PARKERSBURG - A Wood County commissioner says he's trying to make arrangements to pay the county taxes owed by a former family business that operated a car rental franchise that was taken over by the franchise owner.
Personal property taxes of $16,582 are owed by A.W. Couch Inc., a car rental on St. Marys Avenue that was owned by county Commissioner Blair Couch and taken over by the Hertz Corp. in 2009.
"It's the family name and it's the right thing to do even though the company doesn't do business anymore. I'm trying to make adequate provisions as best I can," Couch said. "Although I don't personally believe this is a debt owed by A.W. Couch Inc., that is how it is listed."
A Republican, Couch is running for re-election and faces Democrat Harry Deitzler in the November general election.
The Parkersburg News and Sentinel two years ago first reported on the delinquent tax bill. The company operated the car rental business until Hertz Corp. took over the Hertz franchises in Parkersburg. A.W. Couch was no longer operating, but Couch said he wanted to take care of the delinquent tax tickets.
Couch said he attempted to contact the appropriate division of Hertz Corp. regarding the delinquent tax tickets, and was told because the Hertz name was not on the tax ticket and A.W. Couch's name was, Hertz did not feel its firm was responsible for payment.
Couch said he met with tax officials of the sheriff's department and was referred to Parkersburg attorney Andrew Woofter, who represents the sheriff's tax office on collection of delinquent taxes.
In a letter addressed to Couch and dated Dec. 16, 2011, Woofter states, "You have advised that you, personally, although under no legal obligation to do so, have volunteered to make efforts to pay the delinquent personal property taxes that are the obligation of A.W. Couch Inc."
Woofter on Wednesday said the letter was sent to the sheriff's tax office for approval and tax officials said not to send it out. Woofter said it was not sent out, it was never sent to Couch and he did not release the letter. He believes it falls under attorney/client privilege and should not have been publicly released.
Woofter goes on in the letter, which has been disseminated publicly by unknown individuals, to say he advised Couch, by state law, the sheriff cannot accept partial payment of any tax bill, so he (Woofter) agreed "with the consent of the sheriff's tax office," to accept payments and place them in a trust account until there are sufficient funds to pay each delinquent tax ticket.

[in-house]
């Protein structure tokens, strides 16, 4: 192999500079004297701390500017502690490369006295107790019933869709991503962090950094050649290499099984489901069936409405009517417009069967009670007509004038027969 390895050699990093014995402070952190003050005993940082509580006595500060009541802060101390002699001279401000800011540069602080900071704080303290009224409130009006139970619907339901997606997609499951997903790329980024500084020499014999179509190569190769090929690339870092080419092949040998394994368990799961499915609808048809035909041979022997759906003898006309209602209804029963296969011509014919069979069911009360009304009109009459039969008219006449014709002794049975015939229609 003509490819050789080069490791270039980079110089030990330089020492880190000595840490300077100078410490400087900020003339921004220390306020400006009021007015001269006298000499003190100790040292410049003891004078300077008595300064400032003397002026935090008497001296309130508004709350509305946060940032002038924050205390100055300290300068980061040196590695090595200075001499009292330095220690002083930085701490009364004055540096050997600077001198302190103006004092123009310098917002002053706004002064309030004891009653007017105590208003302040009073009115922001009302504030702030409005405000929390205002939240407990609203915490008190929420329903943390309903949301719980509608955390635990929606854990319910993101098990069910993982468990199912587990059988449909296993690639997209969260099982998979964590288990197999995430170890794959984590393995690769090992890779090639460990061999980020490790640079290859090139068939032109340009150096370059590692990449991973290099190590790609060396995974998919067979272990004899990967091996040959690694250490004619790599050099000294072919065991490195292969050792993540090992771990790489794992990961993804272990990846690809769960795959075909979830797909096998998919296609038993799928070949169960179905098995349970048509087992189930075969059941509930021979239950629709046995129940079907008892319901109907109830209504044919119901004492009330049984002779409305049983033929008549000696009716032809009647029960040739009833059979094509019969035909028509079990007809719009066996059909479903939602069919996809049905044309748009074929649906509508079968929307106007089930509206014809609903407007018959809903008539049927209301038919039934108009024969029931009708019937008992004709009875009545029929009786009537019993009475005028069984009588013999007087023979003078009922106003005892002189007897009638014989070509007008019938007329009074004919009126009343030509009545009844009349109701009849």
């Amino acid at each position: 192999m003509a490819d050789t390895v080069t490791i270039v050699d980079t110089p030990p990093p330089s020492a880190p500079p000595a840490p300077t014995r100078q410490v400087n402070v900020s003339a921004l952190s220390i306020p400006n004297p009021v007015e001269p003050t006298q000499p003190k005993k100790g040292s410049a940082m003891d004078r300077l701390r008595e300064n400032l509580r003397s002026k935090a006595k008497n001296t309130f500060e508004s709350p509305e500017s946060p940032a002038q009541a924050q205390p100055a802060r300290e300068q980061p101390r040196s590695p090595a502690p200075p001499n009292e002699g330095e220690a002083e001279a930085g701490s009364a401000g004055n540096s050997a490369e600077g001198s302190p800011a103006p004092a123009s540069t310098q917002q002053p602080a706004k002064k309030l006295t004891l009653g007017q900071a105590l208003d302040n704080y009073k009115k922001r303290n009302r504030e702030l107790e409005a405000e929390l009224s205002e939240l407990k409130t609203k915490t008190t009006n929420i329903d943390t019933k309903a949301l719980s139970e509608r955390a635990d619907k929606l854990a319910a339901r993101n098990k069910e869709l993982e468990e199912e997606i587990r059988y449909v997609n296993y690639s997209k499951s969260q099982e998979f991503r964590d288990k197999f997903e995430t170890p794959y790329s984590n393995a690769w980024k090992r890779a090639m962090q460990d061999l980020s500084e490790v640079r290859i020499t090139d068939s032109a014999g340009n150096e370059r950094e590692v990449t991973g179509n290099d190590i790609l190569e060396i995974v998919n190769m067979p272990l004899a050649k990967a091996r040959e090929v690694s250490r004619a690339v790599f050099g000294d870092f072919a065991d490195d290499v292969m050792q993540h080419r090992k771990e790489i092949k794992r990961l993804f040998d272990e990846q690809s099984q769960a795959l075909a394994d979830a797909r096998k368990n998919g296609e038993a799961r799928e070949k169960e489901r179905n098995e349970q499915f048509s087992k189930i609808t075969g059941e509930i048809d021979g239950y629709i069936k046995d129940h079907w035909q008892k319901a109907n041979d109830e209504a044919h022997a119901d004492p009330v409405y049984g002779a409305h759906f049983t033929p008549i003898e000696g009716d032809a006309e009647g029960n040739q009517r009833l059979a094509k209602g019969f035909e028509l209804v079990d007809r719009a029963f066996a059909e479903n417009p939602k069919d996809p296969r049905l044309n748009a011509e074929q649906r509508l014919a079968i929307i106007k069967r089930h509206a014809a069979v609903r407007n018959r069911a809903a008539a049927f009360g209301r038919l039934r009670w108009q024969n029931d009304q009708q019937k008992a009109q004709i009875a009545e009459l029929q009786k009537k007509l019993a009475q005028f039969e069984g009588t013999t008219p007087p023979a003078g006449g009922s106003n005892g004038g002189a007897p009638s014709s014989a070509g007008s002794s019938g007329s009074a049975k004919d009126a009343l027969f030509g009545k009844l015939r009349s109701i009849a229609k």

Couch said he consented to the arrangement, then was notified the agreement had been withdrawn and the debt remains.
"I have since made multiple attempts to find out the status of the situation. I've been trying to make adequate provisions for any debt owed by A.W. Couch whether on paper or what. We have attempted over and over again to address this," Couch said. "The purpose of the discussions with the tax office was to make adequate arrangements to address this debt in A.W. Couch's name. We wanted to resolve the issue."
"We were doing everything we could to stay in business in a terrible economic climate," Couch said. "I know there is a debt. I believed it was owed by Hertz Corp., and after I was told it had to be paid by A.W. Couch, I tried to make arrangements to do so. Since the letter from the attorney was withdrawn, I have heard nothing more since that time. I don't know where it stands now," he said.
"There were no favors done for anyone. This was a person who volunteered to pay taxes for which he himself is not liable, as far as we know. We attempted to put a plan in place to try and recover as much of the tax due as possible. The company A.W. Couch is technically liable, as any company whose name is on the tax ticket. Each year the assessment card for personal property is filed. It was not challenged at the time it was filed so it's final, not subject to appeal. It boils down to a collection issue," Woofter said.
Woofter said no sheriff by statute can accept payments on any tax liability, unless there is a bankruptcy then the bankruptcy court can order the sheriff to take payments, as in the case, for example, of a Chapter 11 proceeding, and the state tax department has yielded to the bankruptcy court on this issue. In the case of Fenton Art Glass there was a judgment against the company, and that firm was permitted to make payments on back taxes due.
"At the time, Fenton was still operating, previously personal property was an obligation, but there was no lien. There were interest penalties for failure to pay, but there was no teeth to the statute," Woofter said. "Then the Legislature directed that the sheriffs send a list of delinquent personal property taxes to the state tax department and the state tax department would not renew the business registration for those who were delinquent, and that put some claws in the law. Fenton could not get its business license reissued, so an agreement was reached there," Woofter said.
What happens now?
"Based on our investigation, the taxpayer (A.W. Couch Inc.) does not own any real estate, has no assets, is not operating and it would appear to be throwing good money after bad to file a judgment for taxes owed. The statute of limitations is five years in these types of cases so that is still an option," Woofter said.
The tax ticket is for personal property from 2009-2010. The delinquent taxes due are for rental car fleets that were on the lot at the time assessment was made.